As Al Kooper, in his drolly humorous way, describes Dylan’s next show a month after the Newport performance:

When we played Forest Hills, “Like a Rolling Stone” was number one. And so when we played “Like a Rolling Stone,” they stopped booing and sang along. And then when we finished they started booing again. I thought that was great. I enjoyed that. But at the party after the show, Bob came runnin’ up to us and gave us big hugs. He said, “That was fabulous! It was great, it was like a carnival, it was fantastic.” He really enjoyed the show.

Based on Kooper’s observations, it seems clear that Dylan understood on a profound level that the booing was not really about him, that he was a catalyst for something profound occurring in his culture. In fact, Dylan seems at least temporarily to have attained a state approaching egoless consciousness such that he enjoyed the crowd booing him, at least for a time, not because he had a pathological need to be hated, but because he knew that he was playing a central role in the cultural drama. As Dylan recalls: “I had a perspective on the booing because you gotta realize you can kill somebody with kindness, too,” which seems to indicate that Dylan did perhaps, on some level, see himself as something like a messianic figure despite his frequent protestations to the contrary, not primarily for the glory, but because he knew that he could fulfill that vital cultural function.[xviii]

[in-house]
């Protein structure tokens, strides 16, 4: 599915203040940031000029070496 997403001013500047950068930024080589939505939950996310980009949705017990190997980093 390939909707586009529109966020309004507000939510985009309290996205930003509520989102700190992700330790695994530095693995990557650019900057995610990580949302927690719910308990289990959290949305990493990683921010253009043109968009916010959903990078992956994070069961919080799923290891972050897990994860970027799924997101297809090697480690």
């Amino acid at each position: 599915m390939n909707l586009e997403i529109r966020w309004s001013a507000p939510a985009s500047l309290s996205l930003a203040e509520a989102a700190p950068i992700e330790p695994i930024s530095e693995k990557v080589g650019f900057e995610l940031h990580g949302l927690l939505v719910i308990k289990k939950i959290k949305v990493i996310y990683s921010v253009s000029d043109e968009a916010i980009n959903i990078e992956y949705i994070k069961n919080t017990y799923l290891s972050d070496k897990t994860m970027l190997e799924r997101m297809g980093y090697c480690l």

In fact, this kind of deep humility and sense of service to the greater good is precisely how one might expect a messiah to conceive his role. Dylan, in his “perspective” on the resistance leveled against him, was putting into action the French proverb, “to understand all is to forgive all,” for seemingly more than anyone else, he understood that the audiences were not booing because of who he was as a private individual, but because he was playing a necessary transformative role in the development of historical process.[xix] And having rejected folk music, he was not about to settle into his role as “Rock and Roll King”[xx] any more than he would accept the mantle of “Messiah.”[xxi] Dylan, always refusing to be pinned down, rejected the labels “folk rock” and “rock and roll” for his new style, preferring to call it “vision music,”[xxii] which seems as accurate a description as any. As ever, Dylan’s impulse was to transcend genre, identity, and even temporality to perform the “unceasing creation”[xxiii] characteristic of humanity’s greatest achievements, including the best of rock and roll.

[i] No Direction Home, Dir. Martin Scorsese (Paramount Pictures, 2005).

[ii] David Hajdu, Positively 4th Street: The Lives and Times of Joan Baez, Bob Dylan, Mimi Baez

Farina, and Richard Farina (New York: North Point Press, 2001) 260.